Veuve Clicquot Yellow Label represents one of the most recognizable Champagnes in the world: not exactly a Wayward Wine.
Veuve Clicquot pushes 10 million cases, 90 billion milliliters, or 760 million flutes a year. Its critics rightly wonder how such mass-production merits sweater-vested pretense or an average bottle cost of $53.
But Veuve has always been this. Even back in its early days of Napoleonic France, the widow (veuve) went after Europe’s trend-setters: the elite royalty of Russia, France, Germany, and the like. Proof recently emerged in the form of shipwrecked bottles from the 1820s, trapped en-route to Czar Nicolas I (one bottle just auctioned for $43,900).
In addition to arbitrating taste, Barbe Nicole Ponsardin industrialized the dangerous production of bubbly. We can thank her money for the riddling rack and other funding innovations that made champagne Champagne.
Out of spite, I have never (knowingly) drunk it.
But then I get invited to lunch with Veuve Clicquot’s winemaker, Pierre Casenave. A magnum of 1953 would open, along a vertical comparison of other years. Arm twisted. Yes please. Thank you very much.
I climb to a secluded, dimly lit dining room. Stacked, orange light-boxes unknowingly glow of Halloween.
The 2012 release primes my glass with mild strawberry fruit, bitter pith, cream puff, and a fullsome, off-dry, please-all palate. Of course people like it.
Trim, short Pierre, in his gray suit, pops up from his chair and all too casually walks through an introduction. He knows he is better than us but too polite to rub it in.
Soon the 2008, 2007, and 2004 spiral into my flutes.
Now, Yellow Label is not vintage Champagne. Each year’s release blends around 65% of three-year old vintage champagne, with 35% from any dang year they choose. So this is not technically a vertical tasting. Still…
Yellow Label 2008 (aka mostly 2005): It looks like young Champagne with a innocuous lemon-lime color and aggressive fizz. Aromas and flavors are tightly bound up with acidity. They hint at granny smith apple, slight smoke, and chalky mineral. Very good (4 of 5).
The 2007 (i.e. 2004) is bigger, bolder, yet softer and rounder than the 2008. It tastes of smoke, brioche, even coffee and toffee, with a core of raspberry and golden apple. Fine chalk powder dusts its texture. The clear, pale lemon color hardly equates to its taste. Very good (4 of 5)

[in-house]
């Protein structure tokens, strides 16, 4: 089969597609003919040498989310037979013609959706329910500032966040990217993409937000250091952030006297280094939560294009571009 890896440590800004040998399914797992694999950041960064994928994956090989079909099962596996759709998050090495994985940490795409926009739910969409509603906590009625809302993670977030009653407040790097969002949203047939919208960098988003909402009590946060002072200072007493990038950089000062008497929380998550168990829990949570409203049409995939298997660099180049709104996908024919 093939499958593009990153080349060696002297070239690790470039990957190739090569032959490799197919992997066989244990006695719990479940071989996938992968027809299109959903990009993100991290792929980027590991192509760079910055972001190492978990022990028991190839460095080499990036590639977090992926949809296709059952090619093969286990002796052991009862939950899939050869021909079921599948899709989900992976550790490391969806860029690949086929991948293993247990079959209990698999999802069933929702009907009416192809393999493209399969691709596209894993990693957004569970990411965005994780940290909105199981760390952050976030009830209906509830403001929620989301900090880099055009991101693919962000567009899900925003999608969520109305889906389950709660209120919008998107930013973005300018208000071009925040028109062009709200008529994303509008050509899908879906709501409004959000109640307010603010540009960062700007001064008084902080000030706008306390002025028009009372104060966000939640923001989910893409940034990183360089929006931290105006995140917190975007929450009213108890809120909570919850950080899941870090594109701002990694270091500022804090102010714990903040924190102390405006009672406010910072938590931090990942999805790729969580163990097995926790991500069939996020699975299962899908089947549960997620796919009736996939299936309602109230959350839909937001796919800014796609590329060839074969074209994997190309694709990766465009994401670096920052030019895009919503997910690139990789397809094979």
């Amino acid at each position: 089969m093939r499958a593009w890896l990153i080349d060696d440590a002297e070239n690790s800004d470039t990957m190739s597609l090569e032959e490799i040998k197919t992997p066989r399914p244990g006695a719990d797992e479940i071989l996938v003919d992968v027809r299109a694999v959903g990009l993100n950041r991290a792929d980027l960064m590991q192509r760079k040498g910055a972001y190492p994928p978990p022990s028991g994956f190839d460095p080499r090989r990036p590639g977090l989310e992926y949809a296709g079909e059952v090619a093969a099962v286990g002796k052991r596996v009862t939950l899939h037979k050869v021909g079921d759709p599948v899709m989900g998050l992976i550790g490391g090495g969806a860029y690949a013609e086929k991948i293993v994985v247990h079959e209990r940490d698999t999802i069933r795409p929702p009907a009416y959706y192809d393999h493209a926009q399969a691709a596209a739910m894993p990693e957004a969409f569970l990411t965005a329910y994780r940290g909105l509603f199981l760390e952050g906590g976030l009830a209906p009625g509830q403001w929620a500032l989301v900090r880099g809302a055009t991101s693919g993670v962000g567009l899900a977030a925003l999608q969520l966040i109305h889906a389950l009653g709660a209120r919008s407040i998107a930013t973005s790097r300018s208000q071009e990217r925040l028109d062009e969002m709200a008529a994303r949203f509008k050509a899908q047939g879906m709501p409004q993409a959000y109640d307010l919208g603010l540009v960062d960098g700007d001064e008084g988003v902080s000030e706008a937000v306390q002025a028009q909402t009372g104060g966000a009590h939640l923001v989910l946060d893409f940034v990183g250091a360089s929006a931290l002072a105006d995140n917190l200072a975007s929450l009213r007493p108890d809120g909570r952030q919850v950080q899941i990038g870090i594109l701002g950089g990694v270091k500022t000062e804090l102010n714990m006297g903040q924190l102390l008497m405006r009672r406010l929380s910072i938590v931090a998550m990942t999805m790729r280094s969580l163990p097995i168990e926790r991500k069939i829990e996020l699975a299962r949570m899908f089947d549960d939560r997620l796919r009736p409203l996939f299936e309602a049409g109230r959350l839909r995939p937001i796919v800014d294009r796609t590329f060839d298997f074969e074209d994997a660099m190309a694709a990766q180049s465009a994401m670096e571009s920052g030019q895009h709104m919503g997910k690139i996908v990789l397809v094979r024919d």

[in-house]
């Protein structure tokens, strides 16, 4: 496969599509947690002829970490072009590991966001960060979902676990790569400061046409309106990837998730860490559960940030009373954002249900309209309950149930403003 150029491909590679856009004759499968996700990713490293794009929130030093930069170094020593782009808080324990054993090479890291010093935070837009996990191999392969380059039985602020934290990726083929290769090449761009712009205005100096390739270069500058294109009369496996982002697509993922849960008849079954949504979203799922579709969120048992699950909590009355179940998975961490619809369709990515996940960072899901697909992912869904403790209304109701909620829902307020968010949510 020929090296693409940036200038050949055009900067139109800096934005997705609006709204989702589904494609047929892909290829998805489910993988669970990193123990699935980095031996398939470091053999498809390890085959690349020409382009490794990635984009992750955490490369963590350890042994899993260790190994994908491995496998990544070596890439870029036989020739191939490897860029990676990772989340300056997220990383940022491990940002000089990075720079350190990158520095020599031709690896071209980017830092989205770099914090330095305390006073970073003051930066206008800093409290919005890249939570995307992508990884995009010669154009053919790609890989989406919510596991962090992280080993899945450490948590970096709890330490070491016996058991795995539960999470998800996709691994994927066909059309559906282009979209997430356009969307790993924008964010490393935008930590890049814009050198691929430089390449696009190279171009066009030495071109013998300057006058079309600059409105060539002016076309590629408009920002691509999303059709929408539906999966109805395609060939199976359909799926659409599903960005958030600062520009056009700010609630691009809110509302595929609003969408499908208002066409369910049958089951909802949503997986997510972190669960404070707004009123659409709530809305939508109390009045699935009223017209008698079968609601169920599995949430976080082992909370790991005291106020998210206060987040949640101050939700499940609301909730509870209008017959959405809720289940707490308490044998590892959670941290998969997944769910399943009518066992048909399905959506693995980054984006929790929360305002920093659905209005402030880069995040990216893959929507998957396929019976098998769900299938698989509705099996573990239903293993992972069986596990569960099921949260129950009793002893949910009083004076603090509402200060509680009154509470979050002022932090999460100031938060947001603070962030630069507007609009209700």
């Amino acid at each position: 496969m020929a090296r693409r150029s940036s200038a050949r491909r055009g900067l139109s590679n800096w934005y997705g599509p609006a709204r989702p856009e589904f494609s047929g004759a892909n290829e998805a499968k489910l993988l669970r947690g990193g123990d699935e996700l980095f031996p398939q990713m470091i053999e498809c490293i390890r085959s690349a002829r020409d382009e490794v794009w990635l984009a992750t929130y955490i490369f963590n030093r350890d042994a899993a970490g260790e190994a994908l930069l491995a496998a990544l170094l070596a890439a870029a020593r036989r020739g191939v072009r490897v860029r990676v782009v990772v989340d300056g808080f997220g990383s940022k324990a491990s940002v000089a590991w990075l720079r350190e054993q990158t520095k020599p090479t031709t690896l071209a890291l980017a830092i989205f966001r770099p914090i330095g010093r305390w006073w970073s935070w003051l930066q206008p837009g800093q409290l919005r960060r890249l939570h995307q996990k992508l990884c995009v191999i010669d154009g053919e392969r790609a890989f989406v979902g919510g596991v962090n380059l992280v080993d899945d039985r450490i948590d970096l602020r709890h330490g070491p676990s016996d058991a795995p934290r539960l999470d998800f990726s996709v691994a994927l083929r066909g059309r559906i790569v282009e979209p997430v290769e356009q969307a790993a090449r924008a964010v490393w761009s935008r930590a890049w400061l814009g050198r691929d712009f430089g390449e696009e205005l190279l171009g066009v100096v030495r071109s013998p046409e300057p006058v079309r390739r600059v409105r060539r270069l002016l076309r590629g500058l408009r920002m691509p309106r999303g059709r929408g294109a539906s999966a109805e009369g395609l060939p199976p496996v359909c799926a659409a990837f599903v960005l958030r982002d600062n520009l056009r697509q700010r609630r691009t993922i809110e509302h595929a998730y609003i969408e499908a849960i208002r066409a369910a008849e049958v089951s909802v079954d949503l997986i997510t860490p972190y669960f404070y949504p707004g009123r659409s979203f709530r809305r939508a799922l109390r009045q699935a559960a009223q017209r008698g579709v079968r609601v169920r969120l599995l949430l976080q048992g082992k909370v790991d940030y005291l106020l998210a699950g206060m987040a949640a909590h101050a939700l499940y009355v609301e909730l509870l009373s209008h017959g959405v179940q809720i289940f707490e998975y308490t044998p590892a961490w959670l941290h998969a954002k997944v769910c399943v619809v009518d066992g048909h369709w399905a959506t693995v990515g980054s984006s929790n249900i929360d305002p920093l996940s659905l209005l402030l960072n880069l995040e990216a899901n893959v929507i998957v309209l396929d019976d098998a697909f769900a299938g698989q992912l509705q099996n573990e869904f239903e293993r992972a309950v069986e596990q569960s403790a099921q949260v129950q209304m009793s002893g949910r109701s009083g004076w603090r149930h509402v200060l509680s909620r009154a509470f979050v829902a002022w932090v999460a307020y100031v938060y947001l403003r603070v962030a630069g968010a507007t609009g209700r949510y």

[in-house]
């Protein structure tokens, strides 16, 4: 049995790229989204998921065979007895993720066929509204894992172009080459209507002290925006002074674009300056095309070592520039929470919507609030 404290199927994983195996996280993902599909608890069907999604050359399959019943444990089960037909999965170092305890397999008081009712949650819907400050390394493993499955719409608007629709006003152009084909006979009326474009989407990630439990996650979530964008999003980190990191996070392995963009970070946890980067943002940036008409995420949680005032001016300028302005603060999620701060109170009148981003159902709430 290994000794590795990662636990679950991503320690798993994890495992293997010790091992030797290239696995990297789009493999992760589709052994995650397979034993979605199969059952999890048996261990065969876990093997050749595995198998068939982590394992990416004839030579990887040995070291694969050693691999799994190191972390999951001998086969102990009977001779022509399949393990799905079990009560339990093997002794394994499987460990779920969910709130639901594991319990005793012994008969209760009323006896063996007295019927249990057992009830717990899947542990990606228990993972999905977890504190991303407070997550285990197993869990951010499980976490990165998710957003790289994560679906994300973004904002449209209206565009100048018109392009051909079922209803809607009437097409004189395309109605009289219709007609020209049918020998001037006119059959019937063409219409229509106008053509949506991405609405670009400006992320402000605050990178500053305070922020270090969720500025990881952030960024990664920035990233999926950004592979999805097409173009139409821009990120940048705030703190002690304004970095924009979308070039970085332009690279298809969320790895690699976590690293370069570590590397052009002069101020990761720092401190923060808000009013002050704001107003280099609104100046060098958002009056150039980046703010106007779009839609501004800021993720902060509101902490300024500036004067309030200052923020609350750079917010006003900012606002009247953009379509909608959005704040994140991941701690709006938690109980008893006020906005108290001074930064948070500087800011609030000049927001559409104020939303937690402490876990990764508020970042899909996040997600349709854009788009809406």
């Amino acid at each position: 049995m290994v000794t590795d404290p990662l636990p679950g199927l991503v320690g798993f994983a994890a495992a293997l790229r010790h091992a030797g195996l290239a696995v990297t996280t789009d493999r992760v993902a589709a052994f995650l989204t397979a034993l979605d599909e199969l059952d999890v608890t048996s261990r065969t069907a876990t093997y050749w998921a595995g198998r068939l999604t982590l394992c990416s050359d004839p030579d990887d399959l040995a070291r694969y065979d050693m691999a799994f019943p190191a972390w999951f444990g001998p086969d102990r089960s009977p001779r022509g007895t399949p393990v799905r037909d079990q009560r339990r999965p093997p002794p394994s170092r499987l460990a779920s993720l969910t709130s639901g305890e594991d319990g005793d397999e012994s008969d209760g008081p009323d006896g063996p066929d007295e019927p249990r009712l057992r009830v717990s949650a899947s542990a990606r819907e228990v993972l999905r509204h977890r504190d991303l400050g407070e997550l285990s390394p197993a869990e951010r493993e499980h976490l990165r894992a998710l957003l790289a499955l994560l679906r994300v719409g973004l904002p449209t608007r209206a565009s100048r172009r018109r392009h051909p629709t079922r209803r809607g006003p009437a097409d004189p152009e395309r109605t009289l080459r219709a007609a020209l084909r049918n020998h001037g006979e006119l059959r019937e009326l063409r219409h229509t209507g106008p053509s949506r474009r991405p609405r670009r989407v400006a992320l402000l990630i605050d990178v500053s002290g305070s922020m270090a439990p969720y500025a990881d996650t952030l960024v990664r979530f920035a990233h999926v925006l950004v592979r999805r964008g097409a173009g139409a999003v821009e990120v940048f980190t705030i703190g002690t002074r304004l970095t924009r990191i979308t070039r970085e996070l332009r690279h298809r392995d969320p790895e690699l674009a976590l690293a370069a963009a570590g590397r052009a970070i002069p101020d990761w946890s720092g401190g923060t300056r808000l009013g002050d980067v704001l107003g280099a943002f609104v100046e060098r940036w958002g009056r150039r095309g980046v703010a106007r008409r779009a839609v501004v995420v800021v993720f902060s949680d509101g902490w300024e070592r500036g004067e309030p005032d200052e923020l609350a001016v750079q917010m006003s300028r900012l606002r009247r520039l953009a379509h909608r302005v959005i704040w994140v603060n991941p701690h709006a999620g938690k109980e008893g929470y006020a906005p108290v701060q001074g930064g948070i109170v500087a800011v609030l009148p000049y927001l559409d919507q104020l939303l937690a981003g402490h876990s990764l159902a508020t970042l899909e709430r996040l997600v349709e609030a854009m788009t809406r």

Deeper now, the 2004 (mostly 2001) tastes and smells limp by contrast. It is uncomfortably off dry. Sure I’ve tucked into the Foie Gras Rice Croquettes laced with apricot jam by now. But the 2004 can’t hold up to its kin. Sorry: Good (3 of 5).
The 2001 (1998) shows off louder. The strong aromas of Lemonhead candy, cream, baguette, even cedar impress a bit but overeach. It tastes dual, with ripe lemon and toast spices battling for balance: much like my first dorm-mate. Still it’s very good (4 of 5).
The 1990 (1987) comes next. I start running out of childhood memories. The color is still pale lemon. The quarter century hardly shows visually. Aromatic white fig, strawberry, cream, and angle food cake tell me to drink it.
Again, grams of sugar are noticeable. But medium plus acid sharpens the knife. Yet the body is soft and fleshy, slack in nerve. Flavors of golden apple again, strawberry pith, cream, and flowers lead with a slight saline seriousness. This is fruity with more pinot noir than usual. The length is long. The quality is unquestionably very good (4 of 5).
Then a bigger Burgundy glass arrives. The waitress weaves between tables, magnum in arms. Pierre bounces on his toes with pride.
While everyone oos and aws and slurps it down. I can only stare at it.
What does that even mean?
The vines were hibernating, while I Love Lucy gave birth and We Like Ike succeeded Truman.
Its buds first burst when DNA was discovered and Stalin died.
Flowering followed the first James Bond Novel and the first mounting of Everest.
Its grapes saw sun just as the first Chevy Corvette rolled.
Harvest began when JFK married Jackie.
By the time it was bottled, Playboy’s first issue went to print, and the first color tv sold for $1,175.
The Vintage 1953 Brut was one of a stack of 503 bottles forgotten in Veuve’s chalk caves. Only 250 are left. Pierre tastes it, grins, and claims that it tastes fresher and purer than one he opened last week.
En garde monsieur!
I reset my head to the present and test it.
It looks clear and bright with a medium intensity golden hue. The minute fizz casually caresses but dissipates.
With time aromas of white fig, white honey develop into a clarion call. Behind them, murmurs of a damp clay cave with slight truffle remind of time’s passage.
It tastes off dry. Acidity shocks me with its nervy youth, still holding at medium plus intensity. The body is medium.
Next, flavors bound about with fig, almond cream, ripe juicy apricot, lemon juice, even woody vanilla bean husk. It lasts forever, turning towards white smoke and chalk by the time it goes.
Veuve’s 1953 has to rank at outstanding (5 of 5). Not because it is old. Not because it is rare. Not because it is Veuve. But because it is sharp yet complex, bright yet balanced, and endlessly glamorous and pleasing. Sixty years on and life still packs into its edges.
I may never watch polo. I may never buy Veuve. But they have made some amazing wines. Maybe they just need half a century. Maybe that’s the difference between Yellow Label and Vintage Brut.
- Girls Go Grape On Tour – Veuve Clicquot ‘La Grande Dame’ (girlsgogrape.com)
- Naturally Veuve Clicquot (cantcooksowhat.com)
- Veuve Clicquot (fashionmayann.wordpress.com)
- Women in wine|the 19th century (wineaswas.com)
- Veuve Clicquot And Ferrari Announce Partnership (extravaganzi.com)
- Gallery: Clicquot Gold Cup Polo in Midhurst, Sussex (metro.co.uk)